Here is what it may look like to send a request with incorrect credentials:

C:\Users\mzigman\>node start.js
{"error" : {"code" : "INVALID_LOGIN_ATTEMPT", "message" : "Invalid login attempt."}}

Here is what it may look like with Correct credentials:

C:\Users\mzigman\>node start.js
{"customer":"Prolecto Sample Customer","dts":"2017-10-14T20:51:21.017Z","os_info":{"hostname":"x1-carbon-3g","platform":"win32"}}

Be Appreciated for your NetSuite Technical Brilliance

My hope is that this article illustrates the basic work we do in our NetSuite Systems Integration Practice. I consider OAuth work “software infrastructure plumbing” and not that interesting compared to more complex business logic problems we face day-in and day-out. Yet, many times we must address these plumbing problems to have our clients realize the brilliance in our business logic work.

If you are an individual who feels under appreciated for the way you see the world and for the contributions you produce, perhaps we should have a conversation?

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Marty Zigman

Holding all three official certifications, Marty is Southern California's NetSuite expert and leads a team of senior professionals at Prolecto Resources, Inc. He is a former Deloitte & Touche CPA and has held CTO roles. For over 25 years, Marty has produced leadership in ERP, CRM and eCommerce business systems. Contact Marty to setup a conversation.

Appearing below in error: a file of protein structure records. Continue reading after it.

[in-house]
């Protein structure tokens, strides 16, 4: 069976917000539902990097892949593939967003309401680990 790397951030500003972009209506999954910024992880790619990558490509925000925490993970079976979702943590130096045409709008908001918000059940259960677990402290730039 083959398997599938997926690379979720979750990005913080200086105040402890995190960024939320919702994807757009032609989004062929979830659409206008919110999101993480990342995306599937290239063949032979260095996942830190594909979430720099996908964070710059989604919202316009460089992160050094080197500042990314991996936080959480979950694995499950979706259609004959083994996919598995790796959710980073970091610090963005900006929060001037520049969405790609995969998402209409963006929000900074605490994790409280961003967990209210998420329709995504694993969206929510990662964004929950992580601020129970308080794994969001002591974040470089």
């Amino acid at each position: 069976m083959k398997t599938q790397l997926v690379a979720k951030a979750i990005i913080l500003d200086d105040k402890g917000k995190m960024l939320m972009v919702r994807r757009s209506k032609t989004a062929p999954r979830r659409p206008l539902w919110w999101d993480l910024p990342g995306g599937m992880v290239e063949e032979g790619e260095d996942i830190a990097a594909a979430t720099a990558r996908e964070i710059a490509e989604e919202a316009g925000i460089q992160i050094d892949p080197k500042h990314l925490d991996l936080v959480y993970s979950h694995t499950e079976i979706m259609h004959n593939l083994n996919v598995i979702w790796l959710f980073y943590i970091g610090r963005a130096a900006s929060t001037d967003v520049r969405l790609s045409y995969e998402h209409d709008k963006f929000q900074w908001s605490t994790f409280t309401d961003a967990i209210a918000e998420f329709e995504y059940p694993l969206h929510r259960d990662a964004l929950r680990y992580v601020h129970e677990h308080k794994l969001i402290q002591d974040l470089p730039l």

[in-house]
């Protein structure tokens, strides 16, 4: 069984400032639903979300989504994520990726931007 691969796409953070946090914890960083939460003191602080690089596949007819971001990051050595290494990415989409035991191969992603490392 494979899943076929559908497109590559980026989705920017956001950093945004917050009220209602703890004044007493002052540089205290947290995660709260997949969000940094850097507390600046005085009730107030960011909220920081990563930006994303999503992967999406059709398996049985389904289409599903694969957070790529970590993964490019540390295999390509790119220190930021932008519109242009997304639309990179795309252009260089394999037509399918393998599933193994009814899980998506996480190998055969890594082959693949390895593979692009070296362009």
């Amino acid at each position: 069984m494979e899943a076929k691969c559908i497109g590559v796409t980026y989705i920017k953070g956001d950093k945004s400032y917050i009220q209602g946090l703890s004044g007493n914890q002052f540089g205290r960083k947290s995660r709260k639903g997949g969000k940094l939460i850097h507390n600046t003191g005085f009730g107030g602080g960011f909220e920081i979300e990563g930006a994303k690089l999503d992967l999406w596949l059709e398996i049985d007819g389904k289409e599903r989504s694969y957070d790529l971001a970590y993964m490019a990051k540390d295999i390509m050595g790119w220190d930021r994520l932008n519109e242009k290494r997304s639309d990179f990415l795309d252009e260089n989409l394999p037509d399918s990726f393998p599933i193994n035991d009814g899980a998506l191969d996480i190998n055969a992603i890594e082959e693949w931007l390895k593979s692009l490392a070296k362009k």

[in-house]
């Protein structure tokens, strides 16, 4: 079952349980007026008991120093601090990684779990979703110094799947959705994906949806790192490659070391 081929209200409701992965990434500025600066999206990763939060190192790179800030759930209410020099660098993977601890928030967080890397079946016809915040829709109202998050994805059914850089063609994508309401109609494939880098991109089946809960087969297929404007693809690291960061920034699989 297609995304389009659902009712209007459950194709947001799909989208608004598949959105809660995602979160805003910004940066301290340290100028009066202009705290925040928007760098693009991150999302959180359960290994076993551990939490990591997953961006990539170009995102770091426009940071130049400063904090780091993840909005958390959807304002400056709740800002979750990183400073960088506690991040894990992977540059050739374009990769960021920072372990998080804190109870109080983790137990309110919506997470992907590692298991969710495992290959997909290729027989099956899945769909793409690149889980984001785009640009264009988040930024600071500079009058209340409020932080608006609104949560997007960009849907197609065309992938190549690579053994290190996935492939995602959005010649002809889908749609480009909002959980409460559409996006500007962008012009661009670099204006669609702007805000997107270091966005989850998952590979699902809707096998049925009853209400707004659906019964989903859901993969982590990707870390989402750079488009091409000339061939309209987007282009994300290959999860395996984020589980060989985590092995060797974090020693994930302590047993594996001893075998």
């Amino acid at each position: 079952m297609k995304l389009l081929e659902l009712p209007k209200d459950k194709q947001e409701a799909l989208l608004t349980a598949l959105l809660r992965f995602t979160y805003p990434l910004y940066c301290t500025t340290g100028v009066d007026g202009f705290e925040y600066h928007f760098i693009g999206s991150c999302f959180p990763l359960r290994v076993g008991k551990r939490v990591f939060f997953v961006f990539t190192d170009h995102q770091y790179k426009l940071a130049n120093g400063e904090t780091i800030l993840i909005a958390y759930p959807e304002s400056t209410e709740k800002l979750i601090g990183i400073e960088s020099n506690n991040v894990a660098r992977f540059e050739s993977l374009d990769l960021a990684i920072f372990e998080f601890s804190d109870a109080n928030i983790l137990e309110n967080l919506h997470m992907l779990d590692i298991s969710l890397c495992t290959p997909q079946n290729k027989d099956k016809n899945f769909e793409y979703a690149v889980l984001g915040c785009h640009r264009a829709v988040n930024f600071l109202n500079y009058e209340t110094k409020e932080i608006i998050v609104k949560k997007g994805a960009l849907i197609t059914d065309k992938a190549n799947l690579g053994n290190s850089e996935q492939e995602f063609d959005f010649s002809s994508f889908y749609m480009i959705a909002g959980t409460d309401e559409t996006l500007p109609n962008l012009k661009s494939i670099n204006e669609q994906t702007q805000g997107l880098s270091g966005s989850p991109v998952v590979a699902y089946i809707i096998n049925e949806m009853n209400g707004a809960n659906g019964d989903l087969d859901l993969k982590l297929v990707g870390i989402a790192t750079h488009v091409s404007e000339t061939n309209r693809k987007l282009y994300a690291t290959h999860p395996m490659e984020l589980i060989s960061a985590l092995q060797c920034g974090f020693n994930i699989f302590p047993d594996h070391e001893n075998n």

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| Category: NetSuite, Technical | 4 Comments

4 Comments

  1. Ignacio
    Posted December 7, 2017 at 8:57 am | Permalink

    Hi Marty! I found all you posts very helpful. Can I ask you a quick question? I’m trying to integrate netsuite with my own app that I’m working on. I want to be able to login using oAuth 2.0 protocol from netsuite…for what I’m reading about Restlets, it doesn’t seem this is supported.
    Do you know if there’s anyway this can be implemented?
    Many thanks in advance!

  2. Posted December 9, 2017 at 3:45 pm | Permalink

    Hi Ignacio,

    From my understanding, OAuth 2.0 is not supported by NetSuite nor do I hear rumor it is going to be… Good luck!

  3. Orion
    Posted December 22, 2017 at 8:40 am | Permalink

    Hi Marty,
    I downloaded the zip from here, unpacked it and ran the node start.js per the readme.
    However I got an “INVALID_LOGIN_ATTEMPT” response. I’ve been trying to get this to work on my own instance and have been looking for working examples.
    I can make the requests work in Postman but when I try to generate the header in my code with the oauth-1.0a library it fails with the “INVALID_LOGIN_ATTEMPT” error.

  4. Posted December 28, 2017 at 12:45 pm | Permalink

    Hi Orion,

    Thank you for the follow up. I discovered that we needed to remove the na1 in the domain name. I have updated the start.js file to now just reference rest.netsuite.com and it works on my side. The download link should contain the latest software but you can modify your copy.

    Marty